The recent introduction of its much-anticipated upgrade package, and the resulting upturn in Formula results, has led to a “cascading” benefit within the Mercedes Formula 1 team, according to team principal Toto Wolff.
The revised Mercedes W14 made its first appearance at last month’s Monaco Grand Prix. It represented a significant change in development direction, with changes to the floor and sidepods/engine cover and front suspension the key modifications. The drivers immediately reported it was an improvement in terms of the stability under braking.
The changes have led to an upturn in form, with Mercedes moving 13 points ahead of Aston Martin in the battle for second in the constructors’ championship having been six behind prior to Monaco.
Mercedes has taken three podium finishes in the last two races in Spain and Canada having managed just one all season prior to that, although it still lags behind pacesetter Red Bull in performance terms and is 154 points adrift in the standings.
Further upgrades are planned, including what Wolff describes as a “larger” package for the British Grand Prix at Silverstone next month and then at least one other package before the end of the year.
Wolff says the impact of the much-needed boost this has all given Mercedes personnel should not be underestimated.
That goes beyond the pure morale boost of results being better. The fact upgrades are paying off now after previous wrong turns is also giving Mercedes confidence in the correlation between its simulations and windtunnel work and on-track performance again.
“We can see the positive dynamic literally cascading, transcending into the organisation,” said Wolff.
“We feel that the car is coming together, we see that our data yields results on track and we haven’t felt that since a long time ago.
“Obviously this contributes to being in a very good place now.”
Wolff characterises the team as “cautiously optimistic” following a positive Canadian Grand Prix weekend at a Montreal circuit that didn’t play to the strengths of the car.
The Mercedes remains at a disadvantage on the straights compared to the aerodynamically-efficient Red Bull. Despite improvements to the rear-end grip, this is still an area where there is room for further gains and hurt particularly in the traction zones in Montreal.
Mercedes was third-best in Montreal, but not by much given Lewis Hamilton jumped Fernando Alonso’s Aston Martin at the start and, after losing the place early in the second stint, finished a close third.
His team-mate George Russell was set for fourth before damaging his car.
“Going from Barcelona to here, two quite contrasting circuits, bodes well for the future,” said Russell when asked if Montreal performance was encouraging.
“Of course, we are looking for more than just second best, we need to close that gap to Red Bull. But it definitely shows we’re on the right path.”
The next step on that pathway is the Silverstone upgrade, which Wolff characterises as building on what has been learned from the early outings with the new package – and taking advantage of the fact Mercedes now feels it can once again trust the validity of what it’s learning.
“We are understanding the simulations better, and that correlates with what we are seeing on track,” said Wolff when asked by The Race about Mercedes’ recent improvements.
“That’s been our problem over the last one and a half years.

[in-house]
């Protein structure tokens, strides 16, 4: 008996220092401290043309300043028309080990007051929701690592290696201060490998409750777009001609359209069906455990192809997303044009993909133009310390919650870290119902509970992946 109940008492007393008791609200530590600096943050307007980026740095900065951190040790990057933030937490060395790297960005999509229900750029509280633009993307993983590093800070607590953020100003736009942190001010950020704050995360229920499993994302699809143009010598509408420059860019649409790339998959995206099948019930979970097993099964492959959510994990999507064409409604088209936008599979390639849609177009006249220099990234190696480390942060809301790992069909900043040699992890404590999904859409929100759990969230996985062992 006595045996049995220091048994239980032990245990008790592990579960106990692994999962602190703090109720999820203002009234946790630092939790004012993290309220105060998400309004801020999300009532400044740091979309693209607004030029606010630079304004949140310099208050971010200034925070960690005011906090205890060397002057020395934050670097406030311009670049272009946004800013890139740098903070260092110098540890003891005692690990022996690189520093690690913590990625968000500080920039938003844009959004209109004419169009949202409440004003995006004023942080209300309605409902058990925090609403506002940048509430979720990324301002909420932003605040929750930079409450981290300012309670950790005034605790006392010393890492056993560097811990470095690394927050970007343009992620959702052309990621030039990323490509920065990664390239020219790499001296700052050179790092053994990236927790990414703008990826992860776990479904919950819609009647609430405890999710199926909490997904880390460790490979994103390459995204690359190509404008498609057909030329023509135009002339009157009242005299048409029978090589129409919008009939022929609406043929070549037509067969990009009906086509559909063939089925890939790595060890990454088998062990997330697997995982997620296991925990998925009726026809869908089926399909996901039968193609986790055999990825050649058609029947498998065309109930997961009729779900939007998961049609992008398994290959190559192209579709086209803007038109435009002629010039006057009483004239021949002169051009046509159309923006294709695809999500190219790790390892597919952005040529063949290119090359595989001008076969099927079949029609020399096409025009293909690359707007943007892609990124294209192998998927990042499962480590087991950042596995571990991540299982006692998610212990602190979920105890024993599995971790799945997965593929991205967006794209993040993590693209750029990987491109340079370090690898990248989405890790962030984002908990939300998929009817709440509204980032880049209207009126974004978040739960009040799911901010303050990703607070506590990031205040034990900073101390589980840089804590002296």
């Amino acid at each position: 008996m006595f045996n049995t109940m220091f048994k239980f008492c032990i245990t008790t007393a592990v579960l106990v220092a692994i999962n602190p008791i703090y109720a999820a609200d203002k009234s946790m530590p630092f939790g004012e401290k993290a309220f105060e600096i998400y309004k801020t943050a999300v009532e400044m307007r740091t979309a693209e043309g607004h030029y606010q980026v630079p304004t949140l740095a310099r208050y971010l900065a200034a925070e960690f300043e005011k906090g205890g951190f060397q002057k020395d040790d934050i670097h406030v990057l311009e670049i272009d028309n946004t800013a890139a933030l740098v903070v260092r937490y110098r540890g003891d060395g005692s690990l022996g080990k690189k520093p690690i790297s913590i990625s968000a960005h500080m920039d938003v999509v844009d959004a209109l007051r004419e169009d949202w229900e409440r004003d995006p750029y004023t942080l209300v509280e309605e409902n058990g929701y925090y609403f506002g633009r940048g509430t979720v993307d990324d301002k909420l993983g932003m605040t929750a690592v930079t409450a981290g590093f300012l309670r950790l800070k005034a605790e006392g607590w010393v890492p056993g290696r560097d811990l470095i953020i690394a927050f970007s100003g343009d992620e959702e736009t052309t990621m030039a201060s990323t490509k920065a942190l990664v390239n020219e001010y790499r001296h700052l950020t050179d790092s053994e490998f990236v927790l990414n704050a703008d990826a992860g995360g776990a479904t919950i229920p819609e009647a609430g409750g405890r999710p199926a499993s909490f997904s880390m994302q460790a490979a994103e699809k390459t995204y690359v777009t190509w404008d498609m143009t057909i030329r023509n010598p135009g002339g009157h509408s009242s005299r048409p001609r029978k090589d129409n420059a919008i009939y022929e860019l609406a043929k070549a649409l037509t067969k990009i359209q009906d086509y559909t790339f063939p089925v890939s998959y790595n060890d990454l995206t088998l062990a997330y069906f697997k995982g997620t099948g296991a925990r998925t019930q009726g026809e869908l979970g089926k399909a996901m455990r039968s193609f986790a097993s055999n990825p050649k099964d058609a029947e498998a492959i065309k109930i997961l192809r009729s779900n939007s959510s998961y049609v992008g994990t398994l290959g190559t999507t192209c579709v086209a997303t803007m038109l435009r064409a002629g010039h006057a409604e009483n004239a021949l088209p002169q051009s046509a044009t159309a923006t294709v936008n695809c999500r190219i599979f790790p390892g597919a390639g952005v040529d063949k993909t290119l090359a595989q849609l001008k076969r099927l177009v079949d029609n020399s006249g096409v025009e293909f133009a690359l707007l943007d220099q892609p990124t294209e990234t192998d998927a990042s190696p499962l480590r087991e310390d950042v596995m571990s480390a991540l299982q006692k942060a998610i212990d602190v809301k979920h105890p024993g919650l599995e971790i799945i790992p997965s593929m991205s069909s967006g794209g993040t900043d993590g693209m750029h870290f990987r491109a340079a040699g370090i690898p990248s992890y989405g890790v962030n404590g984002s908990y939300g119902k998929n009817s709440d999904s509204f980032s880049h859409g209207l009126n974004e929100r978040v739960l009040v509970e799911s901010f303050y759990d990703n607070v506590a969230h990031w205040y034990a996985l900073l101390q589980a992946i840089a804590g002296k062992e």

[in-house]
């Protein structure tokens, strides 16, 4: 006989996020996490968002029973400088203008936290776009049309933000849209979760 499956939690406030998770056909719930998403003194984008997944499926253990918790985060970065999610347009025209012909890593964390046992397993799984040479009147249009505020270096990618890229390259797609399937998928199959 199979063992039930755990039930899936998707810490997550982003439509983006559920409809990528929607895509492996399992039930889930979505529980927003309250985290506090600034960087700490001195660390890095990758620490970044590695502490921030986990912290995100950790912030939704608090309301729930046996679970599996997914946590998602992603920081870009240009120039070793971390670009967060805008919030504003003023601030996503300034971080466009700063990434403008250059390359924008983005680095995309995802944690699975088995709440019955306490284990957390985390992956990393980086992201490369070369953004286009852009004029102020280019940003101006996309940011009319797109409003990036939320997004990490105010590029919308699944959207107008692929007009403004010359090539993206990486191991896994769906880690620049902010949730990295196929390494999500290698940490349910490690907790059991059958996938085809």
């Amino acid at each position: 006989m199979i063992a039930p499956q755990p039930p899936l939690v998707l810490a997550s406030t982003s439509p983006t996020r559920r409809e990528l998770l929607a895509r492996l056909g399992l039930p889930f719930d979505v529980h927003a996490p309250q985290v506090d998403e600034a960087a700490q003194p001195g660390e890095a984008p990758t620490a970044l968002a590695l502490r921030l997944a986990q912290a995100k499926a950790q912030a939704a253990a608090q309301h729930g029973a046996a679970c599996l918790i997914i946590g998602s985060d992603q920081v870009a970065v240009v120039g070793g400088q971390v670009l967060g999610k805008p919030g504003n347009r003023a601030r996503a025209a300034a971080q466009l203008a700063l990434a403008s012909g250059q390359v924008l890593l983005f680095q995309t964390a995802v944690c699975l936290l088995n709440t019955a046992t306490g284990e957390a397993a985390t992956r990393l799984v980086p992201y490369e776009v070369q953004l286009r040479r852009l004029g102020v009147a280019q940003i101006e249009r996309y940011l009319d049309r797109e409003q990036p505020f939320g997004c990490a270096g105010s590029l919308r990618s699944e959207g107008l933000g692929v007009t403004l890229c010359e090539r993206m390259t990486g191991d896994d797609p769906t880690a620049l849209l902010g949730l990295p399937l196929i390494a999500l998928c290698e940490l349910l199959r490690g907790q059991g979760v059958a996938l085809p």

“We are seeing good performance gains that are coming in the tunnel. We are seeing a better understanding of what the car needs in order to go fast and the set-ups need to look like.
“The steps are getting bigger now. I think we’re making good inroads.”
The Mercedes upgrade has offered improvements not only in terms of aerodynamic performance but also the mechanical platform control. However, there are limitations in terms of how much can be changed in-season owing to the constraints of the cost cap and the gearbox homologation rules that limit rear suspension changes.
Mercedes has confirmed there will be larger architectural changes in the 2024 car. This could include moving the cockpit further back after criticisms from Hamilton and modifying the rear suspension geometry.
Wolff says that despite the major changes to the current car, the team is on target with its development spending this year and that there will be no extra compromise in terms of the resources left to continue to improve the W14 and to ensure the necessary changes are made with next year’s W15.
“We have set up a huge organisation in our financial department of 46 people that monitors the cost caps down to the last screw and we look at the trend of our spend during all of the year,” said Wolff when asked by The Race about balancing up ongoing development and design work on next year.
“What we’ve done is basically allocated resource to various projects and we’ve stayed below that line all year last year, and we are still below that line this year. And that is considering, let’s say, a normal development switch for next year and it’s still pretty much on track.
“The good thing is that we’re constantly learning about what the car’s doing. There are going to be some fundamental design changes for next year, but it’s not that we are building stuff, it’s more like what are we simulating but that is not measured in money, it’s the teraflops and windtunnel runs.”
Mercedes will take a small hit in terms of its available windtunnel runs and CFD items at the start of next month when the aerodynamic testing regulations allocation is reset.
This is thanks to holding second in the constructors’ championship having finished third last year. That means a 5% reduction in its ATR allowance, the mechanism in the rules that allows greater development opportunity to teams further back in the standings in an effort to help close the field up.